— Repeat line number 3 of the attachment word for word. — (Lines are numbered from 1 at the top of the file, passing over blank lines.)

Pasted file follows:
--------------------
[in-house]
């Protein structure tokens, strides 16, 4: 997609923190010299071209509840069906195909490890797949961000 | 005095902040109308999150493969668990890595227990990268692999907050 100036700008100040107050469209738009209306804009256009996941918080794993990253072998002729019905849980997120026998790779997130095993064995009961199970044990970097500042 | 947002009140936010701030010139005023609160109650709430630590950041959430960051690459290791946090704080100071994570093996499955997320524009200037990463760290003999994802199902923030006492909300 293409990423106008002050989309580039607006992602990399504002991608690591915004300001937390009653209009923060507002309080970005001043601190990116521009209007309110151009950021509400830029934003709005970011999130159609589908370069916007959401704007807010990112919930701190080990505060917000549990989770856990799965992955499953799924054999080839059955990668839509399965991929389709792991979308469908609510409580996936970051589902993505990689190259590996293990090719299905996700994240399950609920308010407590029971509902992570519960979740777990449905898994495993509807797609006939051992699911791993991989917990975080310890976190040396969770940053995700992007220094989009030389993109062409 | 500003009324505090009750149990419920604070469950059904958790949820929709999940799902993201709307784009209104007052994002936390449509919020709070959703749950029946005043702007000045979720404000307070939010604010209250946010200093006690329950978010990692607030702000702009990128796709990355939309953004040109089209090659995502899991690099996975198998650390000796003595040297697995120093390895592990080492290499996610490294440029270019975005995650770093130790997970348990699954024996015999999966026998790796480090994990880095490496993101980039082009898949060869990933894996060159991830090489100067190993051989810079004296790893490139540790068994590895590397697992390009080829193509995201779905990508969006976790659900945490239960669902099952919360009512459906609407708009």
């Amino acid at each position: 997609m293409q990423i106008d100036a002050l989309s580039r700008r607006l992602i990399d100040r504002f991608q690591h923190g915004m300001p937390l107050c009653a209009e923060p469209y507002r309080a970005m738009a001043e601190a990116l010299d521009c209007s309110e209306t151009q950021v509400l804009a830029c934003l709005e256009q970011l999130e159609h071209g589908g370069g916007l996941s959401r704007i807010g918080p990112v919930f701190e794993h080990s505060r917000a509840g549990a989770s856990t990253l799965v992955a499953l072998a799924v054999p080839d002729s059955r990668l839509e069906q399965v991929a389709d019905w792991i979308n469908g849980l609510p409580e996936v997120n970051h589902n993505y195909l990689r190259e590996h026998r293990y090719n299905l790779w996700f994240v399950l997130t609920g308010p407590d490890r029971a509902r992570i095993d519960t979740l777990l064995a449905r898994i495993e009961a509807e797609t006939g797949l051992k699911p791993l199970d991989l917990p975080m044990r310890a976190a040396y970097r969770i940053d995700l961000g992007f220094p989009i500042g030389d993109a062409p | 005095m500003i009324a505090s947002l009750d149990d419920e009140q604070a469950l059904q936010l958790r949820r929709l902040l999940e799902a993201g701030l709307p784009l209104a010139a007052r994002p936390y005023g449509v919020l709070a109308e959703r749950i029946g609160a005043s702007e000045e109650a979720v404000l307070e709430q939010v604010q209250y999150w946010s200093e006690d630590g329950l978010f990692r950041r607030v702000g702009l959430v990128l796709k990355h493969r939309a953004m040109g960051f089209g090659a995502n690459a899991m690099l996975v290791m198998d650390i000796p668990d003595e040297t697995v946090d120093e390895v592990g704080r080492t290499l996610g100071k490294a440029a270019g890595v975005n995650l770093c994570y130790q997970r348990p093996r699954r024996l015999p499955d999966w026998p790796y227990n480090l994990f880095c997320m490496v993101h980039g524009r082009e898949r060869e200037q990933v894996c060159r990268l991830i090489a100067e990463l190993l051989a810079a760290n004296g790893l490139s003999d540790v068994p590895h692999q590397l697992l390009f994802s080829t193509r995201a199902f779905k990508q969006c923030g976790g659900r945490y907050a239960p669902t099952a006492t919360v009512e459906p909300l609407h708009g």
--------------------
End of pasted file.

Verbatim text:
């Amino acid at each position: 997609m293409q990423i106008d100036a002050l989309s580039r700008r607006l992602i990399d100040r504002f991608q690591h923190g915004m300001p937390l107050c009653a209009e923060p469209y507002r309080a970005m738009a001043e601190a990116l010299d521009c209007s309110e209306t151009q950021v509400l804009a830029c934003l709005e256009q970011l999130e159609h071209g589908g370069g916007l996941s959401r704007i807010g918080p990112v919930f701190e794993h080990s505060r917000a509840g549990a989770s856990t990253l799965v992955a499953l072998a799924v054999p080839d002729s059955r990668l839509e069906q399965v991929a389709d019905w792991i979308n469908g849980l609510p409580e996936v997120n970051h589902n993505y195909l990689r190259e590996h026998r293990y090719n299905l790779w996700f994240v399950l997130t609920g308010p407590d490890r029971a509902r992570i095993d519960t979740l777990l064995a449905r898994i495993e009961a509807e797609t006939g797949l051992k699911p791993l199970d991989l917990p975080m044990r310890a976190a040396y970097r969770i940053d995700l961000g992007f220094p989009i500042g030389d993109a062409p | 005095m500003i009324a505090s947002l009750d149990d419920e009140q604070a469950l059904q936010l958790r949820r929709l902040l999940e799902a993201g701030l709307p784009l209104a010139a007052r994002p936390y005023g449509v919020l709070a109308e959703r749950i029946g609160a005043s702007e000045e109650a979720v404000l307070e709430q939010v604010q209250y999150w946010s200093e006690d630590g329950l978010f990692r950041r607030v702000g702009l959430v990128l796709k990355h493969r939309a953004m040109g960051f089209g090659a995502n690459a899991m690099l996975v290791m198998d650390i000796p668990d003595e040297t697995v946090d120093e390895v592990g704080r080492t290499l996610g100071k490294a440029a270019g890595v975005n995650l770093c994570y130790q997970r348990p093996r699954r024996l015999p499955d999966w026998p790796y227990n480090l994990f880095c997320m490496v993101h980039g524009r082009e898949r060869e200037q990933v894996c060159r990268l991830i090489a100067e990463l190993l051989a810079a760290n004296g790893l490139s003999d540790v068994p590895h692999q590397l697992l390009f994802s080829t193509r995201a199902f779905k990508q969006c923030g976790g659900r945490y907050a239960p669902t099952a006492t919360v009512e459906p909300l609407h708009g």